I'm empowering you more than you typically would get.
Max: [laughs] By taking everything away.
Dr. Biology: Yeah.
Max: I'm also very passionate about applying the knowledge we get from science to make the world better.
If you took all those things away, I would probably spend much more time on the Future of Life Institute, this non‑profit where I work with Elon Musk, to try to make people think more long term, beyond the next election cycle and realize how amazing the potential is for the future life if we use tech wisely instead of just to start an accidental nuclear war or make ourselves obsolete.
After 13.8 billion years, our universe has woken up with this self‑aware quirk blobs, like us that can experience emotions, and curiosity, and passion, and so on. It will be such a bummer to squander this when life still is so rare in our cosmos.
We have such incredible potential for life, not just on earth for the next election cycle, but for billions of years and throughout this amazing universe. I would probably, if you took all my day jobs away, spend more time on that.
Dr. Biology: You like writing? This is your second book.
Max: I love writing, yeah.
Dr. Biology: In the book, that path I went down then, the little story as you call it, did you always plan on having the little story? Is that how you introduced the book or did you think about it afterwards?
Max: That story was actually the first thing I wrote in the book. I never write my books starting with page one. This was going to go on chapter four. I wrote chapter four, and then five, and then six.
Later, my editor said, "Hey, why don't you just take that out and open the book with it?"
Dr. Biology: That's why you have editors. I think it was a brilliant idea.
Max: I did it because people are so hung up about robots, but it's not robots that's the big deal. Hinges and actuators and motors is an old technology. It's intelligence, that's the big deal. I wanted people to understand that pure intelligence, even without a robotic body, gives you incredible power.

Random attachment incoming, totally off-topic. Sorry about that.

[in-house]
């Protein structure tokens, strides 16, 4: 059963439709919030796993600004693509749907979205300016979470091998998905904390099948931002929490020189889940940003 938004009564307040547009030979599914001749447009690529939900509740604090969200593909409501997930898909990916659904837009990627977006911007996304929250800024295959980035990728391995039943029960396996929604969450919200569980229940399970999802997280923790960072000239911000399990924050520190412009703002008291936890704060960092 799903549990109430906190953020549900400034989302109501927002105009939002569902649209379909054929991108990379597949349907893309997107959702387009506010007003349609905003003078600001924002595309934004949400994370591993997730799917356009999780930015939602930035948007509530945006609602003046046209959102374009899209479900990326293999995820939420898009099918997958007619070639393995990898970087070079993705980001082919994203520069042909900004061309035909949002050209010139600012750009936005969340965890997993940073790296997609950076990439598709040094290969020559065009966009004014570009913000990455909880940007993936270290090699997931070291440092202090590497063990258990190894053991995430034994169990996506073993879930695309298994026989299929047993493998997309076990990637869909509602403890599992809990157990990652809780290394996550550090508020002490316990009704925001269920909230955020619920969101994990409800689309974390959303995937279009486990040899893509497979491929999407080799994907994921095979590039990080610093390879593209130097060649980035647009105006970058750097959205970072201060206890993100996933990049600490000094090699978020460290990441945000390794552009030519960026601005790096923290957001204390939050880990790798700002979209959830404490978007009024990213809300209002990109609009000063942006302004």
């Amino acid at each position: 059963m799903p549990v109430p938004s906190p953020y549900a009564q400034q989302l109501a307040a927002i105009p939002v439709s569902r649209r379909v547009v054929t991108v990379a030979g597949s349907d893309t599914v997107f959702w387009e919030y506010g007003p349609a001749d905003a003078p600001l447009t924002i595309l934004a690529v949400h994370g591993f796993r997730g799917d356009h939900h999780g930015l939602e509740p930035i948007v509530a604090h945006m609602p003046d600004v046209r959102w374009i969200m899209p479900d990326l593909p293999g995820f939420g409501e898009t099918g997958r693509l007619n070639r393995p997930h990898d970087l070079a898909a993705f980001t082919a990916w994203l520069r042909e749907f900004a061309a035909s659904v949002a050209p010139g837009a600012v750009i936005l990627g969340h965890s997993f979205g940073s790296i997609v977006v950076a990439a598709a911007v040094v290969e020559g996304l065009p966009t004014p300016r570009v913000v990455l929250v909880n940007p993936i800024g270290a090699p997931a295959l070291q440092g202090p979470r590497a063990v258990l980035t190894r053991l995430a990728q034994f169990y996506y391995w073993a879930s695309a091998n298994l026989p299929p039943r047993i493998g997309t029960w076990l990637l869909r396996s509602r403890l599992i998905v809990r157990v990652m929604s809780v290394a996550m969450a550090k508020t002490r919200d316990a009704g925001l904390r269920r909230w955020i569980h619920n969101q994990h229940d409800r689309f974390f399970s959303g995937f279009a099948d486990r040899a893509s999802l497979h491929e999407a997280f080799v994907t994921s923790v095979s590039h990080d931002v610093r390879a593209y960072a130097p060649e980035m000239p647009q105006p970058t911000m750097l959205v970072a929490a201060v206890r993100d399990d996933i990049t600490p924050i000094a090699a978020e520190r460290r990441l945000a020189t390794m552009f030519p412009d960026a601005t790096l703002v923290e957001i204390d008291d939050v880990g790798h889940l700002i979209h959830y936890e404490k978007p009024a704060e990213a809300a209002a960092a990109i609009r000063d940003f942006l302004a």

Dr. Biology: Without a doubt. I could see that going into a movie very quickly. I was like, "Oh my heavens!" [laughs] because you really didn't end it.
Max: That was on purpose, because I did it to get the reader thinking about how it might end, and whether they would want this to happen or not want it to happen. If so, how they would want it to end. Ultimately, this is a story where we as a species get to write our own ending.
Dr. Biology: Good or bad.
Dr. Biology: The last question is, what advice would you have for a future physicist, cosmologist, or perhaps someone who has done this as a hobby? Maybe they love the idea of AI. They've been exploring it in the news, hopefully in the better parts of the news, and reading books. What's your advice?
Max: My first suggestion is, look beyond the stuff that they tell you to learn in school, and maybe take some online courses, read some great popular science books to get more of a fascination than understanding of the basics.
Use that to get to go somewhere, to some university or wherever, where you can collaborate with a team of like‑minded people because that's the most fun and easy way to really get into orbit with these things.
Dr. Biology: Max Tegmark, thank you very much for visiting with me.
Max: Thank you so much for having me. It's a pleasure.
Dr. Biology: You've been listening to Ask A Biologist and my guest has been Max Tegmark, Professor at the Massachusetts Institute of Technology and the Scientific Director of the Foundational Questions Institute.
Now, if you haven't picked up a copy of his book, I suggest you put it on your list. It's called Life 3.0 ‑‑ Being Human in the Age of Artificial Intelligence. Professor Tegmark is in town to give a lecture for the Beyond Center, and I look forward to the event tonight.
The Ask A Biologist podcast is produced on the campus of Arizona State University and is recorded in the Grass Roots Studio, housed in the School of Life Sciences, which is an academic unit of the College of Liberal Arts and Sciences.
Remember, even though our program is not broadcast live, you can still send us your questions about biology using our companion website. The address is askabiologist.asu.edu, or you can just Google the words 'Ask A Biologist'. I'm Dr. Biology.
Dr. Biology. (2018, February 28). Life 3.0 (92) [Audio podcast Episode.] In Ask A Biologist Podcast. ASU Ask A Biologist. https://askabiologist.asu.edu/listen-watch/life-30
Dr. Biology. "Life 3.0." Produced by ASU Ask A Biologist. Ask A Biologist Podcast. February 28, 2018. Podcast, MP3 audio. https://askabiologist.asu.edu/listen-watch/life-30.
"Life 3.0." Ask A Biologist Podcast from ASU Ask A Biologist, 28 February, 2018, askabiologist.asu.edu/listen-watch/life-30.